The Lonely Universe

I’m a big science fiction fan.  A staple of science fiction is alien civilizations making contact with humans.  Of course, we’ve yet to actually make contact or even find non-intelligent life out there.  This isn’t to say that we haven’t looked.  We have.  We have detected planets outside of our solar system.  We have even sent probes to other planets within our solar system.  So why haven’t we found alien life?  Perhaps it is just that the Universe is a big place.

The following is an image that the Hubble Space Telescope took of a tiny fragment of the sky.

The Hubble eXtreme Deep Field

Just how tiny?  Well, this box shows the segment of the sky involved next to the moon.

Location and size of the Hubble eXtreme Deep Field (ground-based image)

That first image shows a lot of galaxies.  Over 5,500, actually.  In the entire Universe, there are 100 billion galaxies.  Each galaxy has billions of stars.  If only one hundredth of one percent had planets and only one hundredth of one percent of those had life and only one hundredth of one percent of those had intelligent life, there would be millions of intelligent life forms out there.  So where are they?  Why haven’t we heard any alien signals by now?  Why haven’t the aliens heard our signals?

My personal theory is that time, language, and distance are the main factors.  As I discussed previously, stars are very far apart from one another.  We’ve only been sending signals into space that alien civilizations could detect for under 80 years.  Already, we’re transitioning to technologies that might be harder for a hypothetical alien to detect.  For example, we’re moving towards television transmitted via a wired Internet connection instead of via a TV tower that blasts the signal in all directions (including into space).  As we do this, there will be less and less for aliens to detect.

Perhaps civilizations send out a blast of detectable signal before vanishing behind wired connections.  If so, time works against us (and our hypothetical little green friends) in another fashion.  When the alien signals pass us by, are we able to detect them?  Perhaps the alien version of daytime TV was flooding past our planet, right there for anyone to pick up, but we were stuck in the Dark Ages.  Maybe, while we were frightened of demons in the dark, proof of alien life was passing right in front of us.  Possibly, a similar thing will happen with us.  When old I Love Lucy broadcasts transmit past a planet with alien life, will the aliens be technologically savvy enough to detect it?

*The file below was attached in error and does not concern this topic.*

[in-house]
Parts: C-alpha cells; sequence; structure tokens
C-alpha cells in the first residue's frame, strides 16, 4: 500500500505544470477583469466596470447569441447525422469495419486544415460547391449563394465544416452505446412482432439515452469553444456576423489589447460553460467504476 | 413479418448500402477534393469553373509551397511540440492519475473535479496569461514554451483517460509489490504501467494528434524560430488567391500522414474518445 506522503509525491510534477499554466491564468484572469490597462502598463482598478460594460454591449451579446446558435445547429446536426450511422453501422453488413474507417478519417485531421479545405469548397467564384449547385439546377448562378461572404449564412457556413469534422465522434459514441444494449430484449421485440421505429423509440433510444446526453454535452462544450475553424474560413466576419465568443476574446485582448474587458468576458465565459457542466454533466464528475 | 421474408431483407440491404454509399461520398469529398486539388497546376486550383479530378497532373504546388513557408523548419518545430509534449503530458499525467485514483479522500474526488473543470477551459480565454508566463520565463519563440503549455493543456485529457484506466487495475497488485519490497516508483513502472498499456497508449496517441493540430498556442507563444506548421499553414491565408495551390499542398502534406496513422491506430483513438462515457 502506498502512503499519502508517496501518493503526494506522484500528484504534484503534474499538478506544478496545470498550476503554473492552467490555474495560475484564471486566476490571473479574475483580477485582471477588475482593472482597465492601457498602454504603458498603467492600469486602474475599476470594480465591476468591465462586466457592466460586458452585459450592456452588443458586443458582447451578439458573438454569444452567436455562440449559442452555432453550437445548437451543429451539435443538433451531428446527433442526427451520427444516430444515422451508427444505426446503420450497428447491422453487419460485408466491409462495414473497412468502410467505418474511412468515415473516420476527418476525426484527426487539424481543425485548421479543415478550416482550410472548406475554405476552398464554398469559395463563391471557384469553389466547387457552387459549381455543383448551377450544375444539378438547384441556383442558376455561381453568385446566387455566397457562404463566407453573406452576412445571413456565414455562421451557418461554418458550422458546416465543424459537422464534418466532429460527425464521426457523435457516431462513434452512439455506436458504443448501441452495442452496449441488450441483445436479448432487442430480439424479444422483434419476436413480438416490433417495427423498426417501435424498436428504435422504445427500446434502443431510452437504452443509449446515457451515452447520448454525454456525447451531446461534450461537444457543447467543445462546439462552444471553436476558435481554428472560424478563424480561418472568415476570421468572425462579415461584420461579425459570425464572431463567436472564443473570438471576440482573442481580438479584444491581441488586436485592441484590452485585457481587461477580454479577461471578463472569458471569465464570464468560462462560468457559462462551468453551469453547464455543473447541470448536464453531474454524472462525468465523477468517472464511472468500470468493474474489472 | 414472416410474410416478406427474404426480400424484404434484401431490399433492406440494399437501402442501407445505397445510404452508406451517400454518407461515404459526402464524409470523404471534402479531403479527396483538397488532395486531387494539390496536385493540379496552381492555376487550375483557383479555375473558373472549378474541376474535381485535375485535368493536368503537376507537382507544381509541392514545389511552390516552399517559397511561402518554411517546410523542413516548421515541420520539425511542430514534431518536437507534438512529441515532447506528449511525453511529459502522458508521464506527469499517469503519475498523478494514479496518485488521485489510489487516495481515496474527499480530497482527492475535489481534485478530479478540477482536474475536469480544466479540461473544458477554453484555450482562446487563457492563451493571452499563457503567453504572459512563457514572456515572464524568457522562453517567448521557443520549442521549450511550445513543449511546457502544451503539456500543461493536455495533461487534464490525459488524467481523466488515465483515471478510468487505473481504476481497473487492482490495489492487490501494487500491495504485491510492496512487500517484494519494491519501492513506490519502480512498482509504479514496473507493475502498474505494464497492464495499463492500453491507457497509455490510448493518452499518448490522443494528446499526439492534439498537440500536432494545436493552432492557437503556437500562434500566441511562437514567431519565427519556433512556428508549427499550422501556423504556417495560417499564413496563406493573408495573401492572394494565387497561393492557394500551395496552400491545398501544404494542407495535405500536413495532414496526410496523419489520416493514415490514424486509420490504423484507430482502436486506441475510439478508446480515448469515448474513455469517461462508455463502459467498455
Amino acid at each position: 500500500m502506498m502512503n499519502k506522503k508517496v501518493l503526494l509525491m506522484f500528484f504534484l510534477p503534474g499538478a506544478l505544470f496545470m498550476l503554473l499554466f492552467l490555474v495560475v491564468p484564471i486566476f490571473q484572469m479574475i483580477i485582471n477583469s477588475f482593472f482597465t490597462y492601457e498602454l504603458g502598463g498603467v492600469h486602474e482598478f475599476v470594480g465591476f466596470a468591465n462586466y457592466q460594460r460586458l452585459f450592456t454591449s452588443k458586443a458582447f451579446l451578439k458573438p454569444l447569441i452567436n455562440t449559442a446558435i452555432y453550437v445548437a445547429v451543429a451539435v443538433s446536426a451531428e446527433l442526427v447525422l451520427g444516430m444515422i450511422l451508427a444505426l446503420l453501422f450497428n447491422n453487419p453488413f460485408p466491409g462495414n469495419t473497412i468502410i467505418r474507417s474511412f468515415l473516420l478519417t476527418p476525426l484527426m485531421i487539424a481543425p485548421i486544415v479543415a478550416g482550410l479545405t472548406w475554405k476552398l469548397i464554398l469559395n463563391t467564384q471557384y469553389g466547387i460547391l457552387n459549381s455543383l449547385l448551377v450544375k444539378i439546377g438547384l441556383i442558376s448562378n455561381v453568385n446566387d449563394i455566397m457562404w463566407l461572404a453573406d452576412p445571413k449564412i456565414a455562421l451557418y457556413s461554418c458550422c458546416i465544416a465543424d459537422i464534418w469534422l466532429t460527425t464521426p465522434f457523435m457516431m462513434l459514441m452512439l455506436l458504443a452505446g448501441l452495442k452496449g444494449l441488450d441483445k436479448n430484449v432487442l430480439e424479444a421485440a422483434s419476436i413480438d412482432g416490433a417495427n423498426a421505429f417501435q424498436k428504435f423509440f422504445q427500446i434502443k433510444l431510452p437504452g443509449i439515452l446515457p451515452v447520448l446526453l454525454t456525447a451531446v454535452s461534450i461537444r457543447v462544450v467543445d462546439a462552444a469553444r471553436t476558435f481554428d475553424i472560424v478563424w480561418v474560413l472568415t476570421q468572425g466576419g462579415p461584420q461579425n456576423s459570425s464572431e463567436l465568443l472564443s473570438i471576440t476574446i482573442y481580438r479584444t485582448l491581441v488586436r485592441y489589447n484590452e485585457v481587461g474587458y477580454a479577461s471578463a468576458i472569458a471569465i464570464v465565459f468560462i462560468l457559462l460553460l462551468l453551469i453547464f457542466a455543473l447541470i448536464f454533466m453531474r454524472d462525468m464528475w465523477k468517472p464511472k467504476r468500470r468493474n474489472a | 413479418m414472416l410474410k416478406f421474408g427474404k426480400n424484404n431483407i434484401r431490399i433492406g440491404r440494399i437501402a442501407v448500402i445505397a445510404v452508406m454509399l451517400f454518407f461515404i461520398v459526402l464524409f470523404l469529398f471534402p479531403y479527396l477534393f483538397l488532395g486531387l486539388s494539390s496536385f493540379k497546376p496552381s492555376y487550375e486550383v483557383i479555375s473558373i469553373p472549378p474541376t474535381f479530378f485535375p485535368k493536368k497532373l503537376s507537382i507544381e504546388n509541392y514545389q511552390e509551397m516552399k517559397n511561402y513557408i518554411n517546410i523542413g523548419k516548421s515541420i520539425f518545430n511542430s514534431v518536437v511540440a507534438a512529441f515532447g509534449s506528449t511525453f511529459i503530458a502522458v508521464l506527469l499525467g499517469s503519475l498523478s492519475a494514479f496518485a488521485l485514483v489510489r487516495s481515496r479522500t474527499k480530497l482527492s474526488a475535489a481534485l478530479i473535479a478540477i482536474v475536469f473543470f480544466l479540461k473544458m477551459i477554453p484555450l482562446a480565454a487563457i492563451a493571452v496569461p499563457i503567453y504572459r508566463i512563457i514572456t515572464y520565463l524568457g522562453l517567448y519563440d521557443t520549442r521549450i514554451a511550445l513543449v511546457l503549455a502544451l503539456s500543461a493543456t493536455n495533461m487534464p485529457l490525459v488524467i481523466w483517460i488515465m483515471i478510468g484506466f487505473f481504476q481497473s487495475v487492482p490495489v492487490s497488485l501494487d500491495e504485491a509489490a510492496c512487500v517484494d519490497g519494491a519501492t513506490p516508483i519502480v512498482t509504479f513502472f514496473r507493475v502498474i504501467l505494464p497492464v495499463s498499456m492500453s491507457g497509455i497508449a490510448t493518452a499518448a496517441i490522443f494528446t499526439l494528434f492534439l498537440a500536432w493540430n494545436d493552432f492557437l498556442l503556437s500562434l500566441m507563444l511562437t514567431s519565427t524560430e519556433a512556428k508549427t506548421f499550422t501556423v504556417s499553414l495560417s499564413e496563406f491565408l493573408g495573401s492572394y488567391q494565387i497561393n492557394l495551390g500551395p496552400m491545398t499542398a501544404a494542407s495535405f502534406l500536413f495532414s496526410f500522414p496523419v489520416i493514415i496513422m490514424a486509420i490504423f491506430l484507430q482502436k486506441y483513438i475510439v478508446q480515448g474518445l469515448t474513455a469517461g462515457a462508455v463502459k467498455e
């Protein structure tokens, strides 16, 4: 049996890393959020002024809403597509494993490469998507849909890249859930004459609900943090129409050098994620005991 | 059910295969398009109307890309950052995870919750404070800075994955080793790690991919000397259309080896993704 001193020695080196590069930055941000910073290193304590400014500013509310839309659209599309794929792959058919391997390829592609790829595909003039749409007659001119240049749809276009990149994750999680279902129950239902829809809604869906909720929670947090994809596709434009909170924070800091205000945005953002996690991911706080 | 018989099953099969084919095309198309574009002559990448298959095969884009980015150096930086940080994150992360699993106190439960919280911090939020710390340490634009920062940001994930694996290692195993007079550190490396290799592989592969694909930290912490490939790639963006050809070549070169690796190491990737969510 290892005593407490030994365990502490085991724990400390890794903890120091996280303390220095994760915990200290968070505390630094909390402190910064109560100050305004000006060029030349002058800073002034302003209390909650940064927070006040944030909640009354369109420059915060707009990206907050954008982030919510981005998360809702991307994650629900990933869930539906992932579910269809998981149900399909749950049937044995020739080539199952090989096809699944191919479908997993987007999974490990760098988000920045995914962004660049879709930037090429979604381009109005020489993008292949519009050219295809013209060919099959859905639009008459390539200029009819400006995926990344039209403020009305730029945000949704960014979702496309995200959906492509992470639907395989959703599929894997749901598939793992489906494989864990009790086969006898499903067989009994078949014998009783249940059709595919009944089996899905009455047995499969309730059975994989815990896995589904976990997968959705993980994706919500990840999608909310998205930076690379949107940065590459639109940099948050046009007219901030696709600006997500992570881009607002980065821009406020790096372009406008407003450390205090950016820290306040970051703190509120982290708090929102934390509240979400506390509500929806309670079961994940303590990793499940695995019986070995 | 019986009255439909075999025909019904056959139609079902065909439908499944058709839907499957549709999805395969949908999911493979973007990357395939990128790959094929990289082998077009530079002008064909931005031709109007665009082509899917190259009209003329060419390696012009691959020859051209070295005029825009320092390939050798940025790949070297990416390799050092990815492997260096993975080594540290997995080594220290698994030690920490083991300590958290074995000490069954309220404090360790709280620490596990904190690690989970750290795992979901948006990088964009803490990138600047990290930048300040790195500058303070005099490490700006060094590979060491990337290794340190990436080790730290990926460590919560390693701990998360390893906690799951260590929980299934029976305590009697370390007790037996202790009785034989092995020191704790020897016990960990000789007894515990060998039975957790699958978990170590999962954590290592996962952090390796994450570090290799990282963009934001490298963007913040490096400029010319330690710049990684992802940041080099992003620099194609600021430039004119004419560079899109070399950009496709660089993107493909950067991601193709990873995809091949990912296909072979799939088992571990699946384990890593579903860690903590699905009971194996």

That brings us to the second point: Language.  Specifically, would we recognize a signal as alien as opposed to gibberish.  Suppose you didn’t understand Russian at all.  If you heard five recordings, four with nonsense words and one of someone speaking Russian, it might be tough to pick out the real language.  Now give that language an alien origin and see how you do.  Now compress that signal using a method devised by aliens and would you even be able to tell that it wasn’t background noise?

Finally, we get to distance.  Like I said earlier, there’s a huge distance between the stars.  There’s an even bigger distance between galaxies.  Perhaps aliens are out there all around us, but we can’t see or hear them because they are so far away.  If an alien was in the Andromeda Galaxy, one of the nearest galaxies to ours, they would be over 2.5 million light years from us.  This means that a message sent from them would take over 2.5 million years to reach us.

Science Fiction supposes a way to travel and communicate faster than light, but suppose science fiction is wrong.  Suppose that the speed of light is the ultimate speed limit in the Universe.  There could be millions of alien civilizations out there, all looking up at the stars and asking the same question: "Is anyone out there?  Are we alone in the Universe?"

NOTE: The Hubble images come from here and here.  Both images are free for anyone to use as are many other wonderful images from the Hubble Space Telescope.

One comment

  • Gizzard Stone

    The other thing is duration. How long do civilizations last? And when did they rise? Even hundreds of millions of civilizations that last for a hundred million years might never coincide…

    And I’m typing this while watching star trek, so I know what I’m talking about.

    -Mike

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